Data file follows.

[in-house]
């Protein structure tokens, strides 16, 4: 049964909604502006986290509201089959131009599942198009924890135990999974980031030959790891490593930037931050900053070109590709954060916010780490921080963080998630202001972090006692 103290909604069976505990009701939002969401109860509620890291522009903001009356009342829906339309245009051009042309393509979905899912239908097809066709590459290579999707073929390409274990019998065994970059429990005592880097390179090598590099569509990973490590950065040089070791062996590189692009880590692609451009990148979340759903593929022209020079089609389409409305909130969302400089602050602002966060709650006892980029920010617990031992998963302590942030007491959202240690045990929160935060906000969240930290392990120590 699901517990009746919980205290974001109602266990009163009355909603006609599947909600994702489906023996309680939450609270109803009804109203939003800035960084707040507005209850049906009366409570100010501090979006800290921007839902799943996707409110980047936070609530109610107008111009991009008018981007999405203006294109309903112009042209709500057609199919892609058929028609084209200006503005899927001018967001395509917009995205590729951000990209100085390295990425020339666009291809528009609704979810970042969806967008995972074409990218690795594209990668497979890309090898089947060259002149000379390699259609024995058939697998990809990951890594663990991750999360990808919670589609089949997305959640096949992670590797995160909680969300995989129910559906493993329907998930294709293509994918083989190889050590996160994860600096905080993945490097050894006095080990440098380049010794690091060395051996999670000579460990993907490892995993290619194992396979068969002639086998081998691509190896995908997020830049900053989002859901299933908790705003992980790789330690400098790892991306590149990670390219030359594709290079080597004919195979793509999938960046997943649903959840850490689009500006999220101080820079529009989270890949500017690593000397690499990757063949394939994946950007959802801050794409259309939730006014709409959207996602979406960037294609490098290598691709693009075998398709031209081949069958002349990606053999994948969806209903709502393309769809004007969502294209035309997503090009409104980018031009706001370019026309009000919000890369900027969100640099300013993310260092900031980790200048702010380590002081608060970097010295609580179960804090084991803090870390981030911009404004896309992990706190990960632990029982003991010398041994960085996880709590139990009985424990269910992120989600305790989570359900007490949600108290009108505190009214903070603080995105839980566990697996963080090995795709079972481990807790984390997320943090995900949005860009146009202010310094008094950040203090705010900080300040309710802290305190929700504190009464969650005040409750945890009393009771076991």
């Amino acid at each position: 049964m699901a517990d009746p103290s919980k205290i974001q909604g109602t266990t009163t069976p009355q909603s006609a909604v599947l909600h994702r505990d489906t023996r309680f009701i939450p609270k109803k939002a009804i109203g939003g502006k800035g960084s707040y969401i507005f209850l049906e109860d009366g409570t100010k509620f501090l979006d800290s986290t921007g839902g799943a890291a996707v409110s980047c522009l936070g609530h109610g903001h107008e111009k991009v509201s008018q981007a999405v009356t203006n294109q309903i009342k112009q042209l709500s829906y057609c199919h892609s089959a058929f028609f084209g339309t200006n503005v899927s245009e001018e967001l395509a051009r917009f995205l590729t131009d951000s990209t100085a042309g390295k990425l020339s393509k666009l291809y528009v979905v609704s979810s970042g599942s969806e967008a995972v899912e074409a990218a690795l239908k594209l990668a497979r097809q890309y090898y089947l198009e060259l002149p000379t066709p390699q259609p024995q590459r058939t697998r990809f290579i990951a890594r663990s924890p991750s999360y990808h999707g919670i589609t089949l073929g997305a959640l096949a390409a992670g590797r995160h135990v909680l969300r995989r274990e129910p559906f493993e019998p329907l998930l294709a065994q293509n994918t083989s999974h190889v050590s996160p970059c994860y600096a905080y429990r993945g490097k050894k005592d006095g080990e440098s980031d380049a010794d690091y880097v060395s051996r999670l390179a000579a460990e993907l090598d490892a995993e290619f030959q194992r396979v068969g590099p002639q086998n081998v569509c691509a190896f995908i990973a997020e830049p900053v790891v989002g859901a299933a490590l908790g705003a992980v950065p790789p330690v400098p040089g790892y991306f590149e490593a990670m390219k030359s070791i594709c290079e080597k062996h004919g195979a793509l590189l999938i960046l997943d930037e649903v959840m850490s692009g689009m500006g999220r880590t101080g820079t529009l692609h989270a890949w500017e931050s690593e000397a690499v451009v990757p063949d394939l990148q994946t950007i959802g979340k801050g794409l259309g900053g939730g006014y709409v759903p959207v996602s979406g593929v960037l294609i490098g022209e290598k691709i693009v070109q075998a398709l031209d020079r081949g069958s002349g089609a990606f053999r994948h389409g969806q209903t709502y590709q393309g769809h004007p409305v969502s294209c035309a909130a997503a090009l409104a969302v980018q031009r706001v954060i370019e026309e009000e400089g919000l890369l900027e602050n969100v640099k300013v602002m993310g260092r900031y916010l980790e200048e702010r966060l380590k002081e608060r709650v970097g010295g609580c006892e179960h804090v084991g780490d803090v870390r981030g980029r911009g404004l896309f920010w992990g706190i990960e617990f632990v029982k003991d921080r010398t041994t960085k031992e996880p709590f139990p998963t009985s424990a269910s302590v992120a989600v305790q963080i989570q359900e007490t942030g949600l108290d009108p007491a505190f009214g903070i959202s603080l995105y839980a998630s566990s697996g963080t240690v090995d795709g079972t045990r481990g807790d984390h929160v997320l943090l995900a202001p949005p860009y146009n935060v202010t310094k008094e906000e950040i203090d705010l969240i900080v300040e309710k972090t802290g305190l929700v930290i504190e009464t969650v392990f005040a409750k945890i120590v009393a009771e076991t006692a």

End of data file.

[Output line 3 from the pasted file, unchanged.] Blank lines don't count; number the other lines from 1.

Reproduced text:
């Amino acid at each position: 049964m699901a517990d009746p103290s919980k205290i974001q909604g109602t266990t009163t069976p009355q909603s006609a909604v599947l909600h994702r505990d489906t023996r309680f009701i939450p609270k109803k939002a009804i109203g939003g502006k800035g960084s707040y969401i507005f209850l049906e109860d009366g409570t100010k509620f501090l979006d800290s986290t921007g839902g799943a890291a996707v409110s980047c522009l936070g609530h109610g903001h107008e111009k991009v509201s008018q981007a999405v009356t203006n294109q309903i009342k112009q042209l709500s829906y057609c199919h892609s089959a058929f028609f084209g339309t200006n503005v899927s245009e001018e967001l395509a051009r917009f995205l590729t131009d951000s990209t100085a042309g390295k990425l020339s393509k666009l291809y528009v979905v609704s979810s970042g599942s969806e967008a995972v899912e074409a990218a690795l239908k594209l990668a497979r097809q890309y090898y089947l198009e060259l002149p000379t066709p390699q259609p024995q590459r058939t697998r990809f290579i990951a890594r663990s924890p991750s999360y990808h999707g919670i589609t089949l073929g997305a959640l096949a390409a992670g590797r995160h135990v909680l969300r995989r274990e129910p559906f493993e019998p329907l998930l294709a065994q293509n994918t083989s999974h190889v050590s996160p970059c994860y600096a905080y429990r993945g490097k050894k005592d006095g080990e440098s980031d380049a010794d690091y880097v060395s051996r999670l390179a000579a460990e993907l090598d490892a995993e290619f030959q194992r396979v068969g590099p002639q086998n081998v569509c691509a190896f995908i990973a997020e830049p900053v790891v989002g859901a299933a490590l908790g705003a992980v950065p790789p330690v400098p040089g790892y991306f590149e490593a990670m390219k030359s070791i594709c290079e080597k062996h004919g195979a793509l590189l999938i960046l997943d930037e649903v959840m850490s692009g689009m500006g999220r880590t101080g820079t529009l692609h989270a890949w500017e931050s690593e000397a690499v451009v990757p063949d394939l990148q994946t950007i959802g979340k801050g794409l259309g900053g939730g006014y709409v759903p959207v996602s979406g593929v960037l294609i490098g022209e290598k691709i693009v070109q075998a398709l031209d020079r081949g069958s002349g089609a990606f053999r994948h389409g969806q209903t709502y590709q393309g769809h004007p409305v969502s294209c035309a909130a997503a090009l409104a969302v980018q031009r706001v954060i370019e026309e009000e400089g919000l890369l900027e602050n969100v640099k300013v602002m993310g260092r900031y916010l980790e200048e702010r966060l380590k002081e608060r709650v970097g010295g609580c006892e179960h804090v084991g780490d803090v870390r981030g980029r911009g404004l896309f920010w992990g706190i990960e617990f632990v029982k003991d921080r010398t041994t960085k031992e996880p709590f139990p998963t009985s424990a269910s302590v992120a989600v305790q963080i989570q359900e007490t942030g949600l108290d009108p007491a505190f009214g903070i959202s603080l995105y839980a998630s566990s697996g963080t240690v090995d795709g079972t045990r481990g807790d984390h929160v997320l943090l995900a202001p949005p860009y146009n935060v202010t310094k008094e906000e950040i203090d705010l969240i900080v300040e309710k972090t802290g305190l929700v930290i504190e009464t969650v392990f005040a409750k945890i120590v009393a009771e076991t006692a």